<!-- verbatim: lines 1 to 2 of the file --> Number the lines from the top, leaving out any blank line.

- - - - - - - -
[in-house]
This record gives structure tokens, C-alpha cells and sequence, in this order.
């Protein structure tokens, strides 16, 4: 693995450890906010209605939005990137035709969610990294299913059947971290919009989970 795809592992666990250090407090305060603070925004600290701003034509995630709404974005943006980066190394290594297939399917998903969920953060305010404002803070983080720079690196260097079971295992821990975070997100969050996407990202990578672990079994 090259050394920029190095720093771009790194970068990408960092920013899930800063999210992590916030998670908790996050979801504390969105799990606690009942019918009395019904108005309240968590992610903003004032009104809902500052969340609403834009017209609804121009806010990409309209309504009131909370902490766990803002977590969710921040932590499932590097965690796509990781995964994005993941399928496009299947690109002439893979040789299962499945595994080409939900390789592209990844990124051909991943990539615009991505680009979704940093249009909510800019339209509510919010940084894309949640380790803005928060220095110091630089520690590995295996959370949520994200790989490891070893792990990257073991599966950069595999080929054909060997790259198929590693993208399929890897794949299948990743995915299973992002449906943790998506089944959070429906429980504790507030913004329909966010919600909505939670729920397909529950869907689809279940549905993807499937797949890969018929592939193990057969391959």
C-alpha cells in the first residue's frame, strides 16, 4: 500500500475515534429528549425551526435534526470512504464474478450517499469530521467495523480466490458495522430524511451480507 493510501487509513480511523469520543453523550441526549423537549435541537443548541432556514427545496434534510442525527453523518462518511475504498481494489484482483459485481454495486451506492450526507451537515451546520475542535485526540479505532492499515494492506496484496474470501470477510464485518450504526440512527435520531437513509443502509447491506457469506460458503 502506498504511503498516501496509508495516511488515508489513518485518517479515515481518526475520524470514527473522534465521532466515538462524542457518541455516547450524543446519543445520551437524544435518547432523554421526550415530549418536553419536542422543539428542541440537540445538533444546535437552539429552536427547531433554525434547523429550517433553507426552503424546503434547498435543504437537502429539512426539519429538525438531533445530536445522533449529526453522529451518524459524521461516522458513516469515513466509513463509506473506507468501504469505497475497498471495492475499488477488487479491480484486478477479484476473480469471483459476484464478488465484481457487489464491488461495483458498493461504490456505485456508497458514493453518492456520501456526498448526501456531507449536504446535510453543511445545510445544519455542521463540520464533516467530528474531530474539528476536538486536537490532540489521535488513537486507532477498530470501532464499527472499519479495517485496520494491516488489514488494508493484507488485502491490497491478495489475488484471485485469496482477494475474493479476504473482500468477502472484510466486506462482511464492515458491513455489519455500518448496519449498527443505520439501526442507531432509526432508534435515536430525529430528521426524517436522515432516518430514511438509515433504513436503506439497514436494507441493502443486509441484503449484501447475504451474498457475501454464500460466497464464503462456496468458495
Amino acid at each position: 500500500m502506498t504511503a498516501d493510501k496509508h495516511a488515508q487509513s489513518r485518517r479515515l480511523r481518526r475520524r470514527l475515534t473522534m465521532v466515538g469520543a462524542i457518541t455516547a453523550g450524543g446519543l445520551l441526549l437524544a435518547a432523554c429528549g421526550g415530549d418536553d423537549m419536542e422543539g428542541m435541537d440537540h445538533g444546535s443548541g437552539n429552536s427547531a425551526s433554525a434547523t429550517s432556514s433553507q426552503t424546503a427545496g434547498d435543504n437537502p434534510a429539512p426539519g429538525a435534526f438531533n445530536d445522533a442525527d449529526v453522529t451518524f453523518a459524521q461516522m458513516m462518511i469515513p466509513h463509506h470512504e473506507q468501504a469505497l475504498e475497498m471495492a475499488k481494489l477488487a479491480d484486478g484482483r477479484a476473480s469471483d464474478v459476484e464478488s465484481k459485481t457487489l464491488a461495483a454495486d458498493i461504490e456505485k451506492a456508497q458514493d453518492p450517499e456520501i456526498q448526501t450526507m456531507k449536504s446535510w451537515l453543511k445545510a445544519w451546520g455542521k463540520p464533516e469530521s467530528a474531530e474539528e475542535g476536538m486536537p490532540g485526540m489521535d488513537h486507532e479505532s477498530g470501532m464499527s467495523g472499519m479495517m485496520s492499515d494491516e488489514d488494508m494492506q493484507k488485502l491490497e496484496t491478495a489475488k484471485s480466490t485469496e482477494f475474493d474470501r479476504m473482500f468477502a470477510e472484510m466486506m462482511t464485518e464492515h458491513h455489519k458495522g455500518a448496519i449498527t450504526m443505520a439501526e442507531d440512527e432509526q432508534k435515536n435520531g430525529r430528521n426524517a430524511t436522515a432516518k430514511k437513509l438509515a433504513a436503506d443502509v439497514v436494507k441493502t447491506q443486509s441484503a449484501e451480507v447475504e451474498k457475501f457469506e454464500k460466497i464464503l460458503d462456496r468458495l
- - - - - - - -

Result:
[in-house]
This record gives structure tokens, C-alpha cells and sequence, in this order.